Why Sales Quotas Ruined Wells Fargo
This post originally appeared in Money Stuff.
Last year Wells Fargo & Co. got in a lot of trouble because its employees opened millions of fake accounts for customers to meet sales quotas. That was bad and illegal. Since then there have been a lot of stories about how terrible things were at Wells Fargo, though, and what is striking about them is that all of the emotional drama -- all of the gut-wrenching, obviously terrible moments -- center around the legal things that the bankers did to meet sales quotas. Nobody really gets that emotional about a fake bank account. For the employees, it just means typing some characters into a computer. For the customers, it means being mildly confused to find a checking account with two cents in it. It's a bland neutral (illegal) solution to a real problem. The real problem, for the Wells Fargo employees, was stuff like this:
He found himself roaming the aisles at Petco, the animal-supplies store, trying to persuade dog-grooming specialists to sign up for small-business services. He would try to time his visits to coincide with managers’ lunch breaks. Even so, he got caught and thrown out. Three times.
That's from this Financial Times story about the difficulties faced by whistleblowers, and about Wells Fargo's high-pressure sales culture, which had branch bankers sneaking into Petco to try to get dog groomers to sign up for banking products. The Petco guy -- a Wells Fargo banker named Nvèr Hasratyan -- is the lead anecdote in the story. "He says the job felt like pushing nightclub invitations to strangers." But no one pays multimillion-dollar fines for pushing nightclub invitations to strangers. Congress wouldn't have held hearings if Wells Fargo had stuck to cruising Petcos for prospects. All of this stuff is fine, normal, legal sales practices. It is just kind of depressing.
So on the one hand the core of the Wells Fargo story is the fake accounts. Nightclub operators don't get in trouble for giving out fake flyers because that is not a thing. How would it be profitable? Of course Wells Fargo's fake accounts don't seem to have been profitable either, but Wells Fargo is a giant bank that has to use broad metrics to measure success, and some of those metrics turned out to be easy to game. Also there was stuff like this:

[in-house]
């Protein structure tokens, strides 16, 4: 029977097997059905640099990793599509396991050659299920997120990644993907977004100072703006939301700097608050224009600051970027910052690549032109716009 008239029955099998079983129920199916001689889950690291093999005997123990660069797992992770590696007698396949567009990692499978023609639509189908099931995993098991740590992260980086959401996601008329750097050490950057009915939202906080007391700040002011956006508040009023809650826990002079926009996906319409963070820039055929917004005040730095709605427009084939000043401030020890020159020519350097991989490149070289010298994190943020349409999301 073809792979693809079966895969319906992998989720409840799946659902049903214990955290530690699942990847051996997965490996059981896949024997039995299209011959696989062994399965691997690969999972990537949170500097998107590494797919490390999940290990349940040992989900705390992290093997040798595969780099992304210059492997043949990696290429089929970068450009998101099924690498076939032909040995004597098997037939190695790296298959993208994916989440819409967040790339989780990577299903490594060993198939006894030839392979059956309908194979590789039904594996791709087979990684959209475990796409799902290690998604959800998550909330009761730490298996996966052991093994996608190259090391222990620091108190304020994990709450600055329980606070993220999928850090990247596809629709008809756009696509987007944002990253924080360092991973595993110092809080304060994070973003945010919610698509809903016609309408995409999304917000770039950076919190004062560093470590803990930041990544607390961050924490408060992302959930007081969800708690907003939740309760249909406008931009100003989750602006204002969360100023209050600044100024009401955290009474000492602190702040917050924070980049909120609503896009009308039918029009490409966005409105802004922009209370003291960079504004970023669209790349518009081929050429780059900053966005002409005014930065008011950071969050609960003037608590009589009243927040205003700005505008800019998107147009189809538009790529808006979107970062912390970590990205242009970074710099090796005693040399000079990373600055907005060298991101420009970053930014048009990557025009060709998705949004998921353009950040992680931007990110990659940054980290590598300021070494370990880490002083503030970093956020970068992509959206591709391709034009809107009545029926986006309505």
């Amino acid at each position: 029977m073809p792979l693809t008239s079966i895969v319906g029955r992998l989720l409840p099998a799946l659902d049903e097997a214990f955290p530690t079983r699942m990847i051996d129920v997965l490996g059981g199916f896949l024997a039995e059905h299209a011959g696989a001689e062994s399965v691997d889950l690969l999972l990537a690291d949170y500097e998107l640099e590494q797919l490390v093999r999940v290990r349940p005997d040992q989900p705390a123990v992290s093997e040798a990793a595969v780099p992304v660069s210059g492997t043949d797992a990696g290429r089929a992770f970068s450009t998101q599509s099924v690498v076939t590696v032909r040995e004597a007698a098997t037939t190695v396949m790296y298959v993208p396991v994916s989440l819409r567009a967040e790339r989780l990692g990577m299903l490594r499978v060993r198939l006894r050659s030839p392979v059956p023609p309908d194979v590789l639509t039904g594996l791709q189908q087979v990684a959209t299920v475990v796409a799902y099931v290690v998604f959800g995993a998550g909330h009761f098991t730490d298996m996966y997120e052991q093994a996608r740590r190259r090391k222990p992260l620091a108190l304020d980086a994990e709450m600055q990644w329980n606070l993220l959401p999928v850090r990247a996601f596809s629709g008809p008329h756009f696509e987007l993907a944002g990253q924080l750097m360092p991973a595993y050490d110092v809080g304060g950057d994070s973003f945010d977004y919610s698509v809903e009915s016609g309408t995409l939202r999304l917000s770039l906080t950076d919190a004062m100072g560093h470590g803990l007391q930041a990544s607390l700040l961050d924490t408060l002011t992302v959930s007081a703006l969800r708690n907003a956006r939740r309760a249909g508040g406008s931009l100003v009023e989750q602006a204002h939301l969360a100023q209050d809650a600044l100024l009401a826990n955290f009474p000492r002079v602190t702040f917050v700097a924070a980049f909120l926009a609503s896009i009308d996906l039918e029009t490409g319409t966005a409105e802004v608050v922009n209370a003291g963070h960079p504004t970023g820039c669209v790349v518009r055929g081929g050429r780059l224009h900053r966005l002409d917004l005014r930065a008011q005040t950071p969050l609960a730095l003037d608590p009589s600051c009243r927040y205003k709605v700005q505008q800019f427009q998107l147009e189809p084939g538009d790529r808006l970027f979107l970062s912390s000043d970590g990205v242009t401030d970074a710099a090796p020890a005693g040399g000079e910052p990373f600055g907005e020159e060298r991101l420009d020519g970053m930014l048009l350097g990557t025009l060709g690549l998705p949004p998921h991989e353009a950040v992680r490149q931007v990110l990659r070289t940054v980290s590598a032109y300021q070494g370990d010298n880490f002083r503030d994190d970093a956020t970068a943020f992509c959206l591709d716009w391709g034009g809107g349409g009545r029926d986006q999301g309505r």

Former Wells employees say senior managers never directly encouraged anyone to break rules. But the instructions were often implicit. Mr Hasratyan remembers a visit from a district manager who rattled off half a dozen ways to hit targets, adding that most were illegal and all were unethical. Nonetheless, staff picked up on the “reverse psychology”, he says.
But on the other hand the deep resonance of the Wells Fargo story is about something else. What people find troubling is not that Wells Fargo bankers met their quotas with fake accounts, but that they had such exacting quotas to begin with, that there was such a grubby high-pressure sales culture. Partly this is troubling because people expect, or pretend to expect, something different from financial services: Banking is complicated and important, and you want your banker to give you fair objective advice on what to do, rather than be pressured to sell you products. This seems like a bit of an old-fashioned view. Everything, these days, is sales. It is a little unreasonable to expect financial companies to be less commercially motivated than, you know, nightclubs.
But it is what people expect -- and not just customers or journalists or politicians, but even the bankers themselves. The FT story starts, as a lot of these stories do, with the telling detail that Hasratyan "was thrilled to start building a career at America's third-biggest bank by assets." He wanted a professional career, one where he wore a suit and was a trusted adviser to clients -- not one where he pushed nightclub invitations on strangers. Wells Fargo's customers didn't want their bankers to be salespeople, but the bankers didn't want to be salespeople either. The customers wanted trusted advisers, and the bankers wanted to be trusted advisers, but the modern financial economy had no room for that role. They were stuck doing sales.
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